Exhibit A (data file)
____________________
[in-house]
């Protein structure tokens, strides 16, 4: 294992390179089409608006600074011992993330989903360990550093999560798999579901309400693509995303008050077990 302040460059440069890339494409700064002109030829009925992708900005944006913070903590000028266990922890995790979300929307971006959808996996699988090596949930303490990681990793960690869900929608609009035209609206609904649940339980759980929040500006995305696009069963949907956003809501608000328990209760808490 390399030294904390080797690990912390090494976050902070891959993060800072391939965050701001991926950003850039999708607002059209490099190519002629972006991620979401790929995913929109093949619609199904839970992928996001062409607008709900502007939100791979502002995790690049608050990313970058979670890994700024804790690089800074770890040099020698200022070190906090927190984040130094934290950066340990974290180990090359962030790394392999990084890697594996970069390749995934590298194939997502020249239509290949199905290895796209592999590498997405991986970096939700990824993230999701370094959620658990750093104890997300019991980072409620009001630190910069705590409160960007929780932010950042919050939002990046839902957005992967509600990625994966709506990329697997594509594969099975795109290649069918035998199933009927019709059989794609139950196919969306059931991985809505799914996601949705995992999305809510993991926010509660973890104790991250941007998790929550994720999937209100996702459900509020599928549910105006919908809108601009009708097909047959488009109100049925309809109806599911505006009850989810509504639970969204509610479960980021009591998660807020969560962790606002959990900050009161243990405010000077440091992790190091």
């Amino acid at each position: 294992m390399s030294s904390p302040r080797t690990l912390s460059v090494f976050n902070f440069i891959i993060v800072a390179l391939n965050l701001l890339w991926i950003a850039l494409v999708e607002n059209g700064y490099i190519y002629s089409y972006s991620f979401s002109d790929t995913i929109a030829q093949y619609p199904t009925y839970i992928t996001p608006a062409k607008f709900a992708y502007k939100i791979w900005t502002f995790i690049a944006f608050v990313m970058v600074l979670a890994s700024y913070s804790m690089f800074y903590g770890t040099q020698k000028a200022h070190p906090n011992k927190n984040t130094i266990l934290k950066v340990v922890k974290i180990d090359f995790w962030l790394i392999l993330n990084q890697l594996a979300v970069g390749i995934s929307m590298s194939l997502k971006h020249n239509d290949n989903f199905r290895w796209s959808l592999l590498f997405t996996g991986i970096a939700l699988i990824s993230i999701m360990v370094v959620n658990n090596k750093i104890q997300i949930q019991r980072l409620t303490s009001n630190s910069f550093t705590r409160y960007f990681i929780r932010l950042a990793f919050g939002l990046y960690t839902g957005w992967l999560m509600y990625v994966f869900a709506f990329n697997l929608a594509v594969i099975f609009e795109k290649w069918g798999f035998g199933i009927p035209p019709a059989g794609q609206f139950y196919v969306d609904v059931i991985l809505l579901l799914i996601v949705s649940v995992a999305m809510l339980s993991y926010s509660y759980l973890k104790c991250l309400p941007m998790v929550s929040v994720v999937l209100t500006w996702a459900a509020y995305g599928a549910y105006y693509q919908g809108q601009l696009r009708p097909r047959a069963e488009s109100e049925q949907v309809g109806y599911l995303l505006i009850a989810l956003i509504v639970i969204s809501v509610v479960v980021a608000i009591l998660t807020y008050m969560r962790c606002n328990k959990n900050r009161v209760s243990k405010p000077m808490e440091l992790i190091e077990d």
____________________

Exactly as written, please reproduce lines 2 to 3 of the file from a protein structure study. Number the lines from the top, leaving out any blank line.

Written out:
């Protein structure tokens, strides 16, 4: 294992390179089409608006600074011992993330989903360990550093999560798999579901309400693509995303008050077990 302040460059440069890339494409700064002109030829009925992708900005944006913070903590000028266990922890995790979300929307971006959808996996699988090596949930303490990681990793960690869900929608609009035209609206609904649940339980759980929040500006995305696009069963949907956003809501608000328990209760808490 390399030294904390080797690990912390090494976050902070891959993060800072391939965050701001991926950003850039999708607002059209490099190519002629972006991620979401790929995913929109093949619609199904839970992928996001062409607008709900502007939100791979502002995790690049608050990313970058979670890994700024804790690089800074770890040099020698200022070190906090927190984040130094934290950066340990974290180990090359962030790394392999990084890697594996970069390749995934590298194939997502020249239509290949199905290895796209592999590498997405991986970096939700990824993230999701370094959620658990750093104890997300019991980072409620009001630190910069705590409160960007929780932010950042919050939002990046839902957005992967509600990625994966709506990329697997594509594969099975795109290649069918035998199933009927019709059989794609139950196919969306059931991985809505799914996601949705995992999305809510993991926010509660973890104790991250941007998790929550994720999937209100996702459900509020599928549910105006919908809108601009009708097909047959488009109100049925309809109806599911505006009850989810509504639970969204509610479960980021009591998660807020969560962790606002959990900050009161243990405010000077440091992790190091």
């Amino acid at each position: 294992m390399s030294s904390p302040r080797t690990l912390s460059v090494f976050n902070f440069i891959i993060v800072a390179l391939n965050l701001l890339w991926i950003a850039l494409v999708e607002n059209g700064y490099i190519y002629s089409y972006s991620f979401s002109d790929t995913i929109a030829q093949y619609p199904t009925y839970i992928t996001p608006a062409k607008f709900a992708y502007k939100i791979w900005t502002f995790i690049a944006f608050v990313m970058v600074l979670a890994s700024y913070s804790m690089f800074y903590g770890t040099q020698k000028a200022h070190p906090n011992k927190n984040t130094i266990l934290k950066v340990v922890k974290i180990d090359f995790w962030l790394i392999l993330n990084q890697l594996a979300v970069g390749i995934s929307m590298s194939l997502k971006h020249n239509d290949n989903f199905r290895w796209s959808l592999l590498f997405t996996g991986i970096a939700l699988i990824s993230i999701m360990v370094v959620n658990n090596k750093i104890q997300i949930q019991r980072l409620t303490s009001n630190s910069f550093t705590r409160y960007f990681i929780r932010l950042a990793f919050g939002l990046y960690t839902g957005w992967l999560m509600y990625v994966f869900a709506f990329n697997l929608a594509v594969i099975f609009e795109k290649w069918g798999f035998g199933i009927p035209p019709a059989g794609q609206f139950y196919v969306d609904v059931i991985l809505l579901l799914i996601v949705s649940v995992a999305m809510l339980s993991y926010s509660y759980l973890k104790c991250l309400p941007m998790v929550s929040v994720v999937l209100t500006w996702a459900a509020y995305g599928a549910y105006y693509q919908g809108q601009l696009r009708p097909r047959a069963e488009s109100e049925q949907v309809g109806y599911l995303l505006i009850a989810l956003i509504v639970i969204s809501v509610v479960v980021a608000i009591l998660t807020y008050m969560r962790c606002n328990k959990n900050r009161v209760s243990k405010p000077m808490e440091l992790i190091e077990d």